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Gerard O’ConnellMarch 15, 2020
Pope Francis walks the nearly deserted streets of Rome in late afternoon on March 15. (Copyright: Vatican Media)Pope Francis walks the nearly deserted streets of Rome in late afternoon on March 15. (Copyright: Vatican Media)

In a dramatic gesture of faith, Pope Francis left the Vatican at 4 p.m. this afternoon to pray in two Rome churches for an end to the coronavirus pandemic that is infecting people in more than 110 countries and threatening serious damage to the world’s economy.

The Italian Civil Protection Agency announced a current death toll of 1,809, with 368 occurring over the past day.

As he rode back to the Vatican at 5:30 p.m., the Italian Civil Protection Agency announced the latest toll that the pandemic is having on Italy, a country of 60 million people. It said the total number of persons infected (since Feb. 21) was 24,747, with a death toll of 1,809 (368 of those occurring in the previous 24 hours).

He first rode by car through the almost deserted streets of Rome with a minimum escort, to the Basilica of Saint Mary Major to pray before the venerated Byzantine icon of Our Lady—the protectress of the people of Rome (“Salus Populi Romani”), with the child Jesus in her arms. Pope St. Gregory the Great had carried in procession near the end of the sixth century, invoking her aid to bring a halt to the plague that had hit the city in that period. In 1837, Pope Gregory XVI invoked her intercession to put an end to a cholera epidemic in Rome.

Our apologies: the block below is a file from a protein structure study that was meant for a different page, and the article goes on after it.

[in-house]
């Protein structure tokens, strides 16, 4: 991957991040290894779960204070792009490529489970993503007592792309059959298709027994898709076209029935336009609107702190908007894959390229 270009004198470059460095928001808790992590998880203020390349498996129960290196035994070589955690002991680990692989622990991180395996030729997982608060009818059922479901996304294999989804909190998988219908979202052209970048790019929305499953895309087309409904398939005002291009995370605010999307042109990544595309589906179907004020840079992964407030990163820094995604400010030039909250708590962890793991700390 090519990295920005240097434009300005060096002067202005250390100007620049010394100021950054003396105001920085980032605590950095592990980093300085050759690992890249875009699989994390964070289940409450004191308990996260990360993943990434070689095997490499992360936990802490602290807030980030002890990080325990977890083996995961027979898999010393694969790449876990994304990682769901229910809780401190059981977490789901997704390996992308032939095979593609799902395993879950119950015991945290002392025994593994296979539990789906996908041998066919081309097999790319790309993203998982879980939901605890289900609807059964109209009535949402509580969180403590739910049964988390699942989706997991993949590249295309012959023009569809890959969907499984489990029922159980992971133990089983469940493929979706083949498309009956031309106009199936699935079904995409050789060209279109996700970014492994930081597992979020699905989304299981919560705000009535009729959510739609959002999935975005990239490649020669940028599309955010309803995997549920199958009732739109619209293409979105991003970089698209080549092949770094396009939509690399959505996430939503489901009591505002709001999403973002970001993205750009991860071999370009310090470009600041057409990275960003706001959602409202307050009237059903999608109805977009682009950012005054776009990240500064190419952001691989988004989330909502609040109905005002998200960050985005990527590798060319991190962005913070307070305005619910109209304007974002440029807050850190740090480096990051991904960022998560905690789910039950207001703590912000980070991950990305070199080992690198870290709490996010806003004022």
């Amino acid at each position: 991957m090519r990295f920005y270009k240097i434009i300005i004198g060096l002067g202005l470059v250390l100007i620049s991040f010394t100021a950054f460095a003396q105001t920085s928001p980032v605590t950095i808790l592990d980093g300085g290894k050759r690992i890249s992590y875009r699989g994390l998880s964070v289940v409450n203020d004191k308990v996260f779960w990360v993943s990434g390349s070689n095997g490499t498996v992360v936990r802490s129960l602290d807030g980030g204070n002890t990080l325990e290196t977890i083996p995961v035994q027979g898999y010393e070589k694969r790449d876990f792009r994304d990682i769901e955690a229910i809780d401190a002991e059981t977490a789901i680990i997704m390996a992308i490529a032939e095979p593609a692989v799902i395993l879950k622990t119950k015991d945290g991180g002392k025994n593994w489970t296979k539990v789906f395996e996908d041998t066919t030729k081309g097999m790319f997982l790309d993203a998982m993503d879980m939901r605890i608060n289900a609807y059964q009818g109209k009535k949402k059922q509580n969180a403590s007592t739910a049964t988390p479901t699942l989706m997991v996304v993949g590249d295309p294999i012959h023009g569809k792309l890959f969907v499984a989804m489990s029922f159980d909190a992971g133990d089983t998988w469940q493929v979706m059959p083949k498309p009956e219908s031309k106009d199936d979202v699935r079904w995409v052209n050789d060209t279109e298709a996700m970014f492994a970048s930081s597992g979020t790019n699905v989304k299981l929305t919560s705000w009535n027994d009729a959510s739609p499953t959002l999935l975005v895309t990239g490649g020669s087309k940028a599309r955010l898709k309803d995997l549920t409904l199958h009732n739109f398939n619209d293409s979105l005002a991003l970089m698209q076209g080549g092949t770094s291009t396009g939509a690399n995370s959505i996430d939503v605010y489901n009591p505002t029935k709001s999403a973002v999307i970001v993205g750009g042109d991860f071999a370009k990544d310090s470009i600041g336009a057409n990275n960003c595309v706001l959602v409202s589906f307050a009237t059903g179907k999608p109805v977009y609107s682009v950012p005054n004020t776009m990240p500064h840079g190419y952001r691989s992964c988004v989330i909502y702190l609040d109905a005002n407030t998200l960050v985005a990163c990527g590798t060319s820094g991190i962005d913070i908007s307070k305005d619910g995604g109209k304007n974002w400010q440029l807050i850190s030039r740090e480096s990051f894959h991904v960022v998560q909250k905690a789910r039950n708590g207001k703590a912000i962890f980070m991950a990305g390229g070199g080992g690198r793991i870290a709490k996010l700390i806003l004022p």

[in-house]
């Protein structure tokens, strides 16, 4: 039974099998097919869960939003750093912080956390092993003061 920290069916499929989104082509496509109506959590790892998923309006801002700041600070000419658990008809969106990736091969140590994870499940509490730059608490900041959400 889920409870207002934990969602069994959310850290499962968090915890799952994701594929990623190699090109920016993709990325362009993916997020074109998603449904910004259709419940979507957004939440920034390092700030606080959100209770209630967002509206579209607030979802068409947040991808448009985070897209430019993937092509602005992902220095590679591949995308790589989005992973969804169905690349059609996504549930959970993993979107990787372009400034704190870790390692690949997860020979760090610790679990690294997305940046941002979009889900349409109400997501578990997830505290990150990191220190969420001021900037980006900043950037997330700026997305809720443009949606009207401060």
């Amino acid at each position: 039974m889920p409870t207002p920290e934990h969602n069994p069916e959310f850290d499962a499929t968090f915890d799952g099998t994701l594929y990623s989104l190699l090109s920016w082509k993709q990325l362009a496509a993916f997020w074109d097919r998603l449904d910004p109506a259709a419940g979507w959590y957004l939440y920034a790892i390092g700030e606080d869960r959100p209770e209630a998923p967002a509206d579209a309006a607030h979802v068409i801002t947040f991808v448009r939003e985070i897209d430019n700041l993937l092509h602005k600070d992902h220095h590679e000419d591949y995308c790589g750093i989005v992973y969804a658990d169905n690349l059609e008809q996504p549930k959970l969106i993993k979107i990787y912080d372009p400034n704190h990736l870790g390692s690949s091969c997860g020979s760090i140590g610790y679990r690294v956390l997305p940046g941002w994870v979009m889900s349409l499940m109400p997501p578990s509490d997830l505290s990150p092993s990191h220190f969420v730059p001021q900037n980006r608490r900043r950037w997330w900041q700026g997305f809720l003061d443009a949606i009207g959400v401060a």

Francis prayed before the venerated Byzantine icon of Our Lady, the protectress of the people of Rome.

Francis has a special devotion to this image. He came here to pray before it on the morning after his election as pope, and he has come here before and after every one of his 32 foreign journeys to some 50 countries. Today he did the same, at a time of great crisis not only in Italy but also in the world. At this writing, the coronavirus has infected some 160,000 people and caused the deaths of more than 6,000.

The Vatican spokesman Matteo Bruni said the pope prayed for some time invoking Our Lady’s help “to rid the world of the pandemic. He prayed also for the healing of the many sick people struck by the virus, and for the numerous victims, and their families and friends. He prayed too for the health workers, the doctors, nurses, volunteers and those working to guarantee the smooth functioning of the society.”

From the basilica, the pope rode to the Via del Corso, the street that leads from Piazza Venezia to Piazza del Popolo. When he arrived there, he walked on the deserted street, as if in pilgrimage, to the church of St. Marcello, home to the venerated wooden 15th-century crucifix that was carried in procession through the city in 1552 as a plea for God to end the “Great Plague.” The pope placed white roses in front of both the icon and the crucifix.

The crucifix had survived a fire in 1519 that destroyed the church; Romans considered its preservation as miraculous. Three years after Pope Leo X ordered the rebuilding of the church, the city was struck by the plague, and the faithful—defying a ban on assembly because of contagion—carried the crucifix in procession through the streets of the city toward St. Peter’s Basilica, a procession that lasted 16 days. As the procession moved forward, the plague began to ease and each neighborhood wanted to hold onto the crucifix. As it re-entered the church of St. Marcello, the plague ceased.

The pope placed white roses before thewooden 15th-century crucifix that was carried in procession through the city in 1552 as a plea for God to end the “Great Plague.”

Today, Pope Francis spent time in deep prayer before that crucifix before returning to the Vatican. Here, before the miraculous crucifix, just as he had before the icon of Our Lady, Francis prayed for God to rid the world of the coronavirus pandemic. He prayed too for the victims of this modern-day plague, for their families and friends, for health care workers and all who have responsibility for society at this crucial moment in history.

Correction: Pope Gregory XVI was misidentified as Pope St. Gregory the Great in an earlier version of this report.

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